You know you need income to qualify for a VA loan, but what if you have part-time income? Are you excluded from the chance to secure a loan?
There’s no cut and dry answer to this question, unfortunately. It really depends on your situation.
Technically, yes you can use income from a part-time job, but only if it’s consistent. Just what does consistent mean in the eyes of a lender? We discuss this below.
What is Part-Time Income?
Defining part-time income will help you learn if you fall into this category or not. If you work less than 40 hours, you are part-time. Maybe you have a second job to help supplement your income or maybe your primary job does not provide you with 40-hours each week.
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Whatever the case may be, you may not have consistent income. For example, if you worked a full-time job and were paid a $50,000 per year salary, that’s easy for the lender to figure out what you make each month. But, if you work 30 hours one week and 39 hours the next week, your income varies a little more. This is riskier for the lender, but it doesn’t mean you cannot get a loan.
How to Prove Part-Time Income
The first trick to getting a lender to use your part-time income is to make sure it’s consistent. The only way to do this is with time. Generally, you need to hold the same part-time job for 2 years before a lender can use the income.
The lender will then take a 2-year average of the income you make. This helps the lender account for the times you work more hours and those that you work less. The average will let the lender know about where you fall most of the time, giving them a better idea of what you can afford.
You’ll provide the lender with the same documents you would provide for a full-time job. You’ll need paystubs covering the last 30 days of employment plus W-2s covering the last 2 years.
The lender will take your W-2s and average them. Let’s say for example, you made $45,000 one year and the next year you made $55,000. The lender won’t use the $55,000 because there’s no guarantee you will make that amount again this year. Instead, they will average the two years:
($45,000 + $55,000) /2 = $50,000
The lender would then figure out your gross monthly income as:
$50,000/12 = $4,167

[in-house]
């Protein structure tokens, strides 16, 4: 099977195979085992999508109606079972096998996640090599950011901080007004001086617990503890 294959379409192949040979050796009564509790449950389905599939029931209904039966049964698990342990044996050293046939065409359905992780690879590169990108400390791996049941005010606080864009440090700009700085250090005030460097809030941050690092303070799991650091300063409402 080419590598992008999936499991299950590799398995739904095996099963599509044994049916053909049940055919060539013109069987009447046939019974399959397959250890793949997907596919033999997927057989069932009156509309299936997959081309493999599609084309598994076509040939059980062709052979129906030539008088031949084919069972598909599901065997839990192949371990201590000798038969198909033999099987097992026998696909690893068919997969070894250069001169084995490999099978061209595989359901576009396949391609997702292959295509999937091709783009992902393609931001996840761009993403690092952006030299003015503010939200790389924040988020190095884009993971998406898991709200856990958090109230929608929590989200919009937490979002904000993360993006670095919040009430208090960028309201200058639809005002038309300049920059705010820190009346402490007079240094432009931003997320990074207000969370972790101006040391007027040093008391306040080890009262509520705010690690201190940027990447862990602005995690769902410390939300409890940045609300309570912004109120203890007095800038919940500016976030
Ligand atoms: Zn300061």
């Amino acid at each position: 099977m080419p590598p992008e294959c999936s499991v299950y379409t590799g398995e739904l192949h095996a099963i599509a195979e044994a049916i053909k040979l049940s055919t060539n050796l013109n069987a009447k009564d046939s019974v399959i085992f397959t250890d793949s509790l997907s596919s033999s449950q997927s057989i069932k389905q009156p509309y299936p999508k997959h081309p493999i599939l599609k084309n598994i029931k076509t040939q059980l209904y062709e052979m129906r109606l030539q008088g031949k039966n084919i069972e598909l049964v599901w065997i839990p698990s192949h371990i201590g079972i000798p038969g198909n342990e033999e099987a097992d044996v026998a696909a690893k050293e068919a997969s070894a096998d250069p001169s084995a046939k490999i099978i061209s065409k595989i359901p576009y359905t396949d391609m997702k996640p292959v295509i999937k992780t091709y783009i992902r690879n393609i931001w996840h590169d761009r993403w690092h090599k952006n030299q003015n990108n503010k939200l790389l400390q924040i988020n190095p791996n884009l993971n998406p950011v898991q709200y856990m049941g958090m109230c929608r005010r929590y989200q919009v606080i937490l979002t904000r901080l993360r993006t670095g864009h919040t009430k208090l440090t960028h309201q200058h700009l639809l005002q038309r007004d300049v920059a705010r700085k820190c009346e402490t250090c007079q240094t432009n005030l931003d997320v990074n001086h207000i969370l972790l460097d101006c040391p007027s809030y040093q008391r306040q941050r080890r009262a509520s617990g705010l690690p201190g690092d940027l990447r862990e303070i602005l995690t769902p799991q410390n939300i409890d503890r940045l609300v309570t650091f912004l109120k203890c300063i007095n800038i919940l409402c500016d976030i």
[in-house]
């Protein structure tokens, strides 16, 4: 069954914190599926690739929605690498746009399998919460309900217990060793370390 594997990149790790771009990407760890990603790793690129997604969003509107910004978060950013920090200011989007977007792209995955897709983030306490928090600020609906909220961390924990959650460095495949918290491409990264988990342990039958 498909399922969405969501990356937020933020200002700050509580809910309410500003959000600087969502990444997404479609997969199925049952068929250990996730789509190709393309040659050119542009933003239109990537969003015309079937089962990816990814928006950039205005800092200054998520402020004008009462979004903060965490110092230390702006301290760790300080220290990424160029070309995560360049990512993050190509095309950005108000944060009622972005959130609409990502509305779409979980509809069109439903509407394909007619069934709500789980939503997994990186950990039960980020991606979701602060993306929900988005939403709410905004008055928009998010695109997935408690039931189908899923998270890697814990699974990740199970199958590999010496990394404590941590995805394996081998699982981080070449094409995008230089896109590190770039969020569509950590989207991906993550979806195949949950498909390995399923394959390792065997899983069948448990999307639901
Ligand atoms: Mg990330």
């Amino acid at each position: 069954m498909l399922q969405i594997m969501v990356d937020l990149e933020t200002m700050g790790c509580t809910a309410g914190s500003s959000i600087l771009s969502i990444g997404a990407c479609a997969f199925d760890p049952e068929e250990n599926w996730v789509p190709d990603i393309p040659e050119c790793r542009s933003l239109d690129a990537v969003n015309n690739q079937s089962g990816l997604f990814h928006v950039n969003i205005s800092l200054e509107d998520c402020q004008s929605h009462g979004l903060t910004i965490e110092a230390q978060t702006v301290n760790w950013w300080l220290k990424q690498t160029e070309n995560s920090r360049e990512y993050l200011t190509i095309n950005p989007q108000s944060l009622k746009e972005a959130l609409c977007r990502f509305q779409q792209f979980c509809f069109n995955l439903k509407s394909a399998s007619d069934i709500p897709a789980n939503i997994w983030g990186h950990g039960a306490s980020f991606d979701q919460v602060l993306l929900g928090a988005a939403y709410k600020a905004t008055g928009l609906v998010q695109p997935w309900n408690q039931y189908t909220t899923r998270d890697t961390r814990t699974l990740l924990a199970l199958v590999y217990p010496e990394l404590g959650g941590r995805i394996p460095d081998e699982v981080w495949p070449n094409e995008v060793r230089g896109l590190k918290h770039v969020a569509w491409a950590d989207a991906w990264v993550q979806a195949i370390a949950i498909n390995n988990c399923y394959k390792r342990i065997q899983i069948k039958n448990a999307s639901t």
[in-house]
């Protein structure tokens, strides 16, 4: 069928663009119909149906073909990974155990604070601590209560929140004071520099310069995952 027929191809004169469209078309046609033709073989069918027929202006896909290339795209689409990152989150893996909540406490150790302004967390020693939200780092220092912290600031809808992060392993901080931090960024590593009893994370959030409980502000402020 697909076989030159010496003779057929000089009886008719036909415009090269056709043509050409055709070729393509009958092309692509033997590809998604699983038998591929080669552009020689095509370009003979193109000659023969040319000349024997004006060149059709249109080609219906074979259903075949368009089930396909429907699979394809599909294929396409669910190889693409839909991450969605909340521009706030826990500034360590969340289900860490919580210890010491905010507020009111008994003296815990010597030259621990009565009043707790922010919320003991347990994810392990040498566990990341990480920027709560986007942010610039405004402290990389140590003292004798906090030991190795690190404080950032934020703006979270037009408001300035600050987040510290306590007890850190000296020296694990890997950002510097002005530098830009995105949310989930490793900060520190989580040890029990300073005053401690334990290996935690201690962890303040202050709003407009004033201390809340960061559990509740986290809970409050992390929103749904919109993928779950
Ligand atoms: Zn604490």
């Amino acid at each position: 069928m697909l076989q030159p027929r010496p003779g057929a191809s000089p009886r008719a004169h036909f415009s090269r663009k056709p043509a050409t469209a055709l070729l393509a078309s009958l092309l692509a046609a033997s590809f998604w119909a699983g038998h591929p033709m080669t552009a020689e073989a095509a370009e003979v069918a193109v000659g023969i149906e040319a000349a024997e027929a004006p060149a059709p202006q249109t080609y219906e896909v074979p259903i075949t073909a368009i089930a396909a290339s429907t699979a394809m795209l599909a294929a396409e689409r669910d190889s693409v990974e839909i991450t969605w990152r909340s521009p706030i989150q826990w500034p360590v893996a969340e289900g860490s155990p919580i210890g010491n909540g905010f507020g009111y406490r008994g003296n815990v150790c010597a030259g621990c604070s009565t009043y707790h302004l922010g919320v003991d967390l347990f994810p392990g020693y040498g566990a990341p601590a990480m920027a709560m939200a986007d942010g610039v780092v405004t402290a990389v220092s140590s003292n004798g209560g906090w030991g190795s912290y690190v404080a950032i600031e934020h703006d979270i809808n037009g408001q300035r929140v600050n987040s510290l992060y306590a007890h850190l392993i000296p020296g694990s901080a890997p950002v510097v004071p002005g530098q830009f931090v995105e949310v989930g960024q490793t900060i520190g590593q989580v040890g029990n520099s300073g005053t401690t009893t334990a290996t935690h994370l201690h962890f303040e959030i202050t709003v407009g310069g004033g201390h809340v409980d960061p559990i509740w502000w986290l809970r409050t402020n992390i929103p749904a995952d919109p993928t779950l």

They would the make sure that your current paystubs support this average income. They will look at your YTD income to make sure you are on pace to make that much this year too. Let’s say your paystub was from February 28th and showed that your YTD was $8,200. You would then be on pace to make $4,167 per month.
If, however, the paystub showed $3,000 YTD, the lender would likely have an issue. They may make you wait a few more months into the year to see if your income increases and the average pans out or they may not give you a loan at all. It depends on the level of risk they see in your part-time income.
Why You Can’t Use a New Part-Time Job
You might wonder why a new part-time job wouldn’t be accepted. After all, you can often have a new full-time job and still get a loan. However, part-time jobs are riskier. There is no guarantee of future employment. Without a consistent history of at least 2 years of part-time income, the lender cannot beyond an unreasonable doubt believe that you will have the same income moving forward.
Showing the consistency of receiving the income over the last 2 years is a way to reassure the lender that the income is consistent.
The bottom line is that the longer you have a part-time job, the more likely it is that you can use it for qualifying purposes. Whether it’s your main job or you use the income to supplement your main income, you need a history of it. The lender needs to account for the ups and downs that you’ll likely experience with this type of income.
Because VA lenders can add their own requirements on top of what the VA requires, you may have to shop around. Find a lender willing to take your part-time income and use it for qualifying purposes. It can help increase your disposable income, which is what the VA looks at to determine if you can afford a loan or not.
Meta Description: You may be able to use part-time income to qualify for a VA loan, but you’ll have to meet specific requirements first.